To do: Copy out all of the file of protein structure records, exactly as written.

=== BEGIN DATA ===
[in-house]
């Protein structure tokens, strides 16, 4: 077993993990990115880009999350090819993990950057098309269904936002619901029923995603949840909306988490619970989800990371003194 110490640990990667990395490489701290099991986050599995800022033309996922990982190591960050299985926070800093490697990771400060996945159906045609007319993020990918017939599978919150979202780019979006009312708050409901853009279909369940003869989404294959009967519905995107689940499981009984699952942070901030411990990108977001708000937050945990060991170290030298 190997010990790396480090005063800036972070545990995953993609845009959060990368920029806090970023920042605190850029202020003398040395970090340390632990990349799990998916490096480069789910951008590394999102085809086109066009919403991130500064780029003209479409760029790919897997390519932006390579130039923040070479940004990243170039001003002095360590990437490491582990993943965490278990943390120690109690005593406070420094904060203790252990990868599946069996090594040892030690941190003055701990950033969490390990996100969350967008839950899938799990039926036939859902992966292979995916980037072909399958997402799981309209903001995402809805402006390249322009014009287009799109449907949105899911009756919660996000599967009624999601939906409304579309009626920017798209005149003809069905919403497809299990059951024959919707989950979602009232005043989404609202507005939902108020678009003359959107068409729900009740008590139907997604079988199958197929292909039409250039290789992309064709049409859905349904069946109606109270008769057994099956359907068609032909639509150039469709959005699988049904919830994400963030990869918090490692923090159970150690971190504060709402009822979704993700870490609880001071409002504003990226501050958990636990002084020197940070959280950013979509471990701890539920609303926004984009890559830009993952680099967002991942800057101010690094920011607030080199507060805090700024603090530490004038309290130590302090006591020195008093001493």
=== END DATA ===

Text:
[in-house]
């Protein structure tokens, strides 16, 4: 077993993990990115880009999350090819993990950057098309269904936002619901029923995603949840909306988490619970989800990371003194 110490640990990667990395490489701290099991986050599995800022033309996922990982190591960050299985926070800093490697990771400060996945159906045609007319993020990918017939599978919150979202780019979006009312708050409901853009279909369940003869989404294959009967519905995107689940499981009984699952942070901030411990990108977001708000937050945990060991170290030298 190997010990790396480090005063800036972070545990995953993609845009959060990368920029806090970023920042605190850029202020003398040395970090340390632990990349799990998916490096480069789910951008590394999102085809086109066009919403991130500064780029003209479409760029790919897997390519932006390579130039923040070479940004990243170039001003002095360590990437490491582990993943965490278990943390120690109690005593406070420094904060203790252990990868599946069996090594040892030690941190003055701990950033969490390990996100969350967008839950899938799990039926036939859902992966292979995916980037072909399958997402799981309209903001995402809805402006390249322009014009287009799109449907949105899911009756919660996000599967009624999601939906409304579309009626920017798209005149003809069905919403497809299990059951024959919707989950979602009232005043989404609202507005939902108020678009003359959107068409729900009740008590139907997604079988199958197929292909039409250039290789992309064709049409859905349904069946109606109270008769057994099956359907068609032909639509150039469709959005699988049904919830994400963030990869918090490692923090159970150690971190504060709402009822979704993700870490609880001071409002504003990226501050958990636990002084020197940070959280950013979509471990701890539920609303926004984009890559830009993952680099967002991942800057101010690094920011607030080199507060805090700024603090530490004038309290130590302090006591020195008093001493």